Back in the day, the phrase ‘under the railway tracks’ was associated mainly with rows of cheap watering holes frequented by middle-aged salarymen drowning their sorrows. But a recent rush of notable re-development efforts have led to the opening of clusters of restaurants, bars and even art galleries under viaducts in hip neighbourhoods like Nakameguro and Shimokitazawa, busting old stereotypes into bits. Get ready to raise your glass to the sound of a train rumbling by and follow us on a tour of the city’s hottest under-the-tracks spots, from the trendy to the traditional.
Where to party under the tracks
Stretching for a total of 700m from the Meguro River across Yamate-dori in the direction of Yutenji, Koukashita opened in November 2016 and houses shops selling everything from books to wine, in addition to several noteworthy restaurants. Walking from the station towards Yutenji, you’ll come across an ideal bar-hopping strip composed of standing-only specialist sake bar Shin, yakiniku stall Jiromaru, Niwakaya Chosuke, an izakaya dedicated to udon, and so on.
Best of the lot is Samon, an oden specialist from Nagoya, distinguished by the rather eye-catching, oversized stew pot sitting outside the entrance. The oden is superb, simmered in a chicken and vegetable stock noted for its full-bodied and rich taste. Closer to the river you’ll find the playful Pavilion, which is perfect for a romantic date. Enter through the ‘secret door’ and you’ll be welcomed by art from star duo Kohei Nawa and Tatzu Nishi. The restaurant even has its own currency, which feels a bit gimmicky but still fun and can also be used to buy flowers for that special someone.
Drawing on youthful energy, the colourful and fusion-minded Sanagi is an apt symbol for its international and diverse neighbourhood. Tucked in beneath the elevated Koshu-kaido highway next to Shinjuku Station, this space opened in December last year and is home to a bunch of fine boozers.
Right at the entrance you’ll find Neo Tokyo Bar, a standing-only spot perfect for a quick drink and with Japanese craft beers on tap including Hitachino Nest’s Weizen and Coedo Shikkoku. Further inside there’s a self-serve food area where you can fill up with small servings of a selection of noodle dishes, oden and sushi rolls. Sanagi hosts regular art exhibits, DJ performances and gigs, and is frequented by some of the city’s stars in waiting.
This curiously named complex opened at Kanda’s old Manseibashi station in 2013 and is one of the best examples of conservation-focused under-the-tracks re-development. Located between Kanda and Ochanomizu stations on the Chuo line, it oozes history thanks to the red-brick walls that were part of the original station, constructed in 1912. You’ll find rows of handsome shops inside, in addition to the Hitachino Brewing Lab, a brewpub that offers beer-making classes and the full lineup of Hitachino Nest beers brewed on site. The innovative nibbles come served stuffed into convenience store-style sake cups.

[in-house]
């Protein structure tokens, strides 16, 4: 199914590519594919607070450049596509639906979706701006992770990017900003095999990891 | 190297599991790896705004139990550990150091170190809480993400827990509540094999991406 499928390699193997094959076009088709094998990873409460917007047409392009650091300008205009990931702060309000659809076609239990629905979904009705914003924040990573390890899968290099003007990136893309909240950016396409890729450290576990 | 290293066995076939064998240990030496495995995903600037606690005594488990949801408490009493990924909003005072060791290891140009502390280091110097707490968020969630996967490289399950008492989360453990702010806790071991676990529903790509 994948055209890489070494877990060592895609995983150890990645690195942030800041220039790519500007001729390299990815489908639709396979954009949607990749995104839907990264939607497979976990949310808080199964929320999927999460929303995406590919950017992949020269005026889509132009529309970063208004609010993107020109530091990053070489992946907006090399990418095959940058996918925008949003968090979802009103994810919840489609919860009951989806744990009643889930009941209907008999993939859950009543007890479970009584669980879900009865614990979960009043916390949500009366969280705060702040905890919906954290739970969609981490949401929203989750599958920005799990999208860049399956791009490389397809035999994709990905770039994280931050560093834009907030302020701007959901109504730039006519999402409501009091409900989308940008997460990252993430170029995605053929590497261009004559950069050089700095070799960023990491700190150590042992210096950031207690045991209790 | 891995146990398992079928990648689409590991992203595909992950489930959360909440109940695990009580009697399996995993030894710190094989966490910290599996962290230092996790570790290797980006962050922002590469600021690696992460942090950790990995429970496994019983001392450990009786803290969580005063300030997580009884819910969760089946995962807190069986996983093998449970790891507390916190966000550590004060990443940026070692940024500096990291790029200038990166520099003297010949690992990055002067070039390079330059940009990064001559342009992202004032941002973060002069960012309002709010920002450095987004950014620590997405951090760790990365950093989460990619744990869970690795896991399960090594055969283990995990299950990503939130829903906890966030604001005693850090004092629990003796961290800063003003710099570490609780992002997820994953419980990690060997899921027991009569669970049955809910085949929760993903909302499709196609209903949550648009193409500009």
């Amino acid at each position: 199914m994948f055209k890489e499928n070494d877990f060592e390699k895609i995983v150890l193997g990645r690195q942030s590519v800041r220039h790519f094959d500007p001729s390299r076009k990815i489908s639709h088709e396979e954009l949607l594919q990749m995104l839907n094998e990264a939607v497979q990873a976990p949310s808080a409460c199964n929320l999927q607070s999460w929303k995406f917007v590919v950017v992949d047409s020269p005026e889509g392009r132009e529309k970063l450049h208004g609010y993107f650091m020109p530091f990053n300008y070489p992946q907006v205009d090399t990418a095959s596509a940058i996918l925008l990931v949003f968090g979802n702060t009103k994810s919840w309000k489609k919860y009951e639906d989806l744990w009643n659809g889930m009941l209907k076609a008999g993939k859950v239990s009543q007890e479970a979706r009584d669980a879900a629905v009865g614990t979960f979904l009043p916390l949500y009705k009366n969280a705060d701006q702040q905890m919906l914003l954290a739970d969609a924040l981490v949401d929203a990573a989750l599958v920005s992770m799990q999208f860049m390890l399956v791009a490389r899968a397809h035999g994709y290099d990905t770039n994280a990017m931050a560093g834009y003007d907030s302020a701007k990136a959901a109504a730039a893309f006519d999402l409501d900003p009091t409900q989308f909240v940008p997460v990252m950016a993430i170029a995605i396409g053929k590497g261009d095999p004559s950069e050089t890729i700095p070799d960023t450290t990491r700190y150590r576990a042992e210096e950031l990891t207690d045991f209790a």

Rising up underneath the elevated railway tracks close to Shimokitazawa Station, Cage started business in summer 2016 and will be around until 2019, when something, well, more profitable is set to take its place. Until then, however, you can enjoy after-dark events including markets, food and drink festivals and family-friendly happenings.
Right next to the cage that gives the place its name is casual food stall and stand bar hub Lóng Vá Quán, which draws inspiration from the night markets of southeast Asia and offers a variety of exotic-sounding delicacies; try the bánh xèo, which is Vietnam’s answer to Osaka’s savoury okonomiyaki and makes for a heavenly match with a beer or cocktail.
For a taste of Showa-era life under the tracks, there’s no beating the overpass that links Yurakucho and Shinbashi stations. Known as ‘salaryman heaven’, this area is home to countless yakitori and motsu nikomi (stewed pork intestines) joints, standing-only bars, Chinese restaurants, tempura and sushi spots and even a German-style beer hall.
Start out at the Hibiya exit of Yurakucho Station and head for Shin-Hinomoto, better known as Andy’s. In business for over 70 years, this izakaya is now run by third-generation English ‘master’ Andy, who serves up mean sashimi and grilled fish made from ingredients brought in fresh from Tsukiji every day. Next up is Matsuso, which you’ll find on the Shinbashi side of Harumi-dori. Cutting additives down to a minimum while turning the hospitality up to eleven, the staff at this unpretentious izakaya are as much part of the attraction as is their famed nikudofu (a block of tofu topped with flavourful beef).
For a more refined meal, book a seat at Sushi Daizen, where the only menu option is the omakase (chef's selection, ¥7,000-¥8,000 depending on the day) but bringing your own drinks is fine. Service includes chilling your bottle for you.